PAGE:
By Mikell Melius
It is 7 a.m. The Open Door van is warming up and Tom Loher is about to start his food rescue volunteer shift. Four days a week Tom fulfils this early morning shift. He arrives at the Eagan Pantry, some days the warehouse in Apple Valley, gets the cargo van ready, and kibitzes with staff and other volunteers. Around 7:15 a.m. he’s off to one of The Open Door’s partner grocery stores. The day I accompanied him we went to Cub Foods East on Diffley Road.
Tom has been volunteering with The Open Door for around nine years, and he’s not certain how he came across the organization. “It might have been through church,” he said. “But I’ve been volunteering here ever since.” Tom is a parishioner at Mary, Mother of the Church in Burnsville, another place he volunteers.
Once Tom and I arrived at Cub Foods East, it’s clear that he has been doing this a while. He knew everyone and had a set routine down. We entered through the back doors near the loading docks, where all food rescue volunteers go. He pointed out the designated spots for each food group: dairy, meat, produce, bread and non-perishables. Tom then loaded each food group individually onto a cart and out to the van.
“The amount of food seems to have dropped off,” Tom mentioned as he loaded the food into the van. “But the number of clients has seemed to increase.” He referred to the difference between pre COVID-19 food rescue and now. This is the biggest change Tom has noticed about food rescue since the pandemic.
Once all the food is loaded into the van, and we’ve said goodbye to everyone at Cub, it’s back to the Eagan Pantry. Each food group is carted into the pantry separately, weighed and documented. The refrigerated products are even temperature checked. This is something Tom finds important. “Quality is important to The Open Door,” Tom said mentioning that he thinks the attention-to-detail, and the extra steps to ensure freshness, is what sets The Open Door apart.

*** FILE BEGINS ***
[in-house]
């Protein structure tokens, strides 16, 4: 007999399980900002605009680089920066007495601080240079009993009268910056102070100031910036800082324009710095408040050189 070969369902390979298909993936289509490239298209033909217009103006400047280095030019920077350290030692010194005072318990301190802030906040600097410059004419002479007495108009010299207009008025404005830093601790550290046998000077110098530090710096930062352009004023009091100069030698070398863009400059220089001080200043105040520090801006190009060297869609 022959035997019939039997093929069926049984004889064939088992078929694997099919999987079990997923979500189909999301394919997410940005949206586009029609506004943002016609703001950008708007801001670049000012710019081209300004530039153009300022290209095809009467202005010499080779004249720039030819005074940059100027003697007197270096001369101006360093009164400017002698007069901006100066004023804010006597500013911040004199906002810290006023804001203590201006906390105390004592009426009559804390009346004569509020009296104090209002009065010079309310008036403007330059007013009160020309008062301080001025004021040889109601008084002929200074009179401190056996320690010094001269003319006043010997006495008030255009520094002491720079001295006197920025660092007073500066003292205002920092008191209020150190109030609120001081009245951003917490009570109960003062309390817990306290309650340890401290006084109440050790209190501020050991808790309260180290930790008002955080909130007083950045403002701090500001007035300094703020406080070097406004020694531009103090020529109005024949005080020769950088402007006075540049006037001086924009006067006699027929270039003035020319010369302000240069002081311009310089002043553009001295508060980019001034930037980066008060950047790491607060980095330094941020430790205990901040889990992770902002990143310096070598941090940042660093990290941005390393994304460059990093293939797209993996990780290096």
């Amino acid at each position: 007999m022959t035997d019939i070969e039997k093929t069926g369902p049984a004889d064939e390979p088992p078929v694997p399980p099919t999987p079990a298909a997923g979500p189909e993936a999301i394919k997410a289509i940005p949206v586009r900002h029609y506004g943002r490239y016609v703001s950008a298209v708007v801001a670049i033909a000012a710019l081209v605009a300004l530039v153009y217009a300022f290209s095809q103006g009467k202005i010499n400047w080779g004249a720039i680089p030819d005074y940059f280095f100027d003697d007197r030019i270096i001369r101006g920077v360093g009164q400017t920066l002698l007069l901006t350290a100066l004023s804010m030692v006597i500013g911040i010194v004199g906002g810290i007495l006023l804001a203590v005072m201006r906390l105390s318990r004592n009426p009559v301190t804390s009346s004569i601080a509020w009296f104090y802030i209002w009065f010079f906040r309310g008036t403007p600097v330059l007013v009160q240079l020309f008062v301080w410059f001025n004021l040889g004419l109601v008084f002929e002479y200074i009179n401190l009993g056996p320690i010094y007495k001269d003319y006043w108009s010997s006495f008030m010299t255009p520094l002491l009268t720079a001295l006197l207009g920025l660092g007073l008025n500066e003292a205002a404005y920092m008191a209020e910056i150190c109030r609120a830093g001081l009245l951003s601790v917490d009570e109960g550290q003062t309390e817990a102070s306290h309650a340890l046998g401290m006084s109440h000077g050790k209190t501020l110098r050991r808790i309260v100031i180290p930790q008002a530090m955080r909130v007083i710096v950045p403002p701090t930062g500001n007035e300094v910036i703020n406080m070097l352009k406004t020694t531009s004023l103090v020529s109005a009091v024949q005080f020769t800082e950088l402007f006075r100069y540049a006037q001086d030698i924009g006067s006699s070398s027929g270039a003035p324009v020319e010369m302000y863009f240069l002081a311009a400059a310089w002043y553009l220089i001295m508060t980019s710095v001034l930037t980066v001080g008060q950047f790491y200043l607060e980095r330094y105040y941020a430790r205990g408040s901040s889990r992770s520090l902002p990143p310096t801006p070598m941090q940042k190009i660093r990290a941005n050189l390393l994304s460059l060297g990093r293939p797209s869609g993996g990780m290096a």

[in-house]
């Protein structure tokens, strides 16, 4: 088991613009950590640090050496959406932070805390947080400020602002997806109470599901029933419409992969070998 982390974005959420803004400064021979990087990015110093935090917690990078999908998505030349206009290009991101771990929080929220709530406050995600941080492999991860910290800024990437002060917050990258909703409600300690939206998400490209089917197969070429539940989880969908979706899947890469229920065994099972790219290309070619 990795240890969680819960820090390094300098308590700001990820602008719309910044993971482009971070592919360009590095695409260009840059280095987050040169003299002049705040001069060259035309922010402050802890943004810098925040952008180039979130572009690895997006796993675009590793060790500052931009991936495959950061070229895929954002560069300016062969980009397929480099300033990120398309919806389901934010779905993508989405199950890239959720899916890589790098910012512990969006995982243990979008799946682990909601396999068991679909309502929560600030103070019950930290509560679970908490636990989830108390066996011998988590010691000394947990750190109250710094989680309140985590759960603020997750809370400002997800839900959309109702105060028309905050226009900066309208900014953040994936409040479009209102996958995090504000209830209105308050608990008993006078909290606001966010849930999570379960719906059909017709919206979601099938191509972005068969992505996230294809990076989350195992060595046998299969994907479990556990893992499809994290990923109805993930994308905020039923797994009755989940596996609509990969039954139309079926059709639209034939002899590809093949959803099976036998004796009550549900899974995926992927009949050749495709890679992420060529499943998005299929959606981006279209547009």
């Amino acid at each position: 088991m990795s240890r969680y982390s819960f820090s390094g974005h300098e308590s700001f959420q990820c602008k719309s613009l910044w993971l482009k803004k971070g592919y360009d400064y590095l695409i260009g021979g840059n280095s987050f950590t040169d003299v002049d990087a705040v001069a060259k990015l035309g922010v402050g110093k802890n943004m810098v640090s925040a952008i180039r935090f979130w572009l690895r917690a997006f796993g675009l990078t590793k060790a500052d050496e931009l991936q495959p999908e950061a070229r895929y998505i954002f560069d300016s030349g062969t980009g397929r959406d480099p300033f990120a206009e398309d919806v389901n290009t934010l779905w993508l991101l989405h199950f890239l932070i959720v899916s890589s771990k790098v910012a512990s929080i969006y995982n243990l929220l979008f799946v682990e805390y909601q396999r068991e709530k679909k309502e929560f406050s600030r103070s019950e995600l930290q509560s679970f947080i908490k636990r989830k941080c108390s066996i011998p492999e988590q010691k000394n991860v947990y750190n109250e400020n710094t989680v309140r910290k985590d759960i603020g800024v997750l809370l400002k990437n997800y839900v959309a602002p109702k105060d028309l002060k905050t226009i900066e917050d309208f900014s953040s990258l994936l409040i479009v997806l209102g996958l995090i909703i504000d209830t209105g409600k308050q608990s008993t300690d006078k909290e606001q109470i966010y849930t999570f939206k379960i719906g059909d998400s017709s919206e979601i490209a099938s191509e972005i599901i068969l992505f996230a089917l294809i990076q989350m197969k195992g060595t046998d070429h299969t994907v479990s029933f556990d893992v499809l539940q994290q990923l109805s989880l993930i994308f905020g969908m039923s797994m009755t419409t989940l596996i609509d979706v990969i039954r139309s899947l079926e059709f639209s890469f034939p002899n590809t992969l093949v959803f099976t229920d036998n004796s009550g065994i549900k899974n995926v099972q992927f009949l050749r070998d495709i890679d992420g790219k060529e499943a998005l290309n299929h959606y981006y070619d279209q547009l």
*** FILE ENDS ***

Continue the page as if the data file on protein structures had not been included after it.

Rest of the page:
Food Rescue is not the only area of The Open Door’s operations that Tom volunteers for. He helps with traffic control on Tuesday nights at the Metcalf Pop-Up Distribution. He goes to four different senior living facilities every month to help with food distribution and attends multiple other mobile sites throughout the year. “I like to stay busy,” Tom said. “I’ve been getting up around 4 a.m. for most of my life. It’s just what I’m used to.”
When Tom is not volunteering with The Open Door, or with church, he enjoys fishing, spending time with his wife, Diane, his three children, and keeping up with his grandchildren. As for Tom’s favorite thing about The Open Door? It is the people by far.
“The volunteers and staff are just great. A lot of people have come and gone since I’ve started, but there are some that have been here the whole time I have. A good group. You can really BS with them.”
Thank you for everything you do, Tom. From the countless volunteer hours over the last nine years to braving Minnesota winter mornings for food rescue, we appreciate it all and could not complete our mission without you.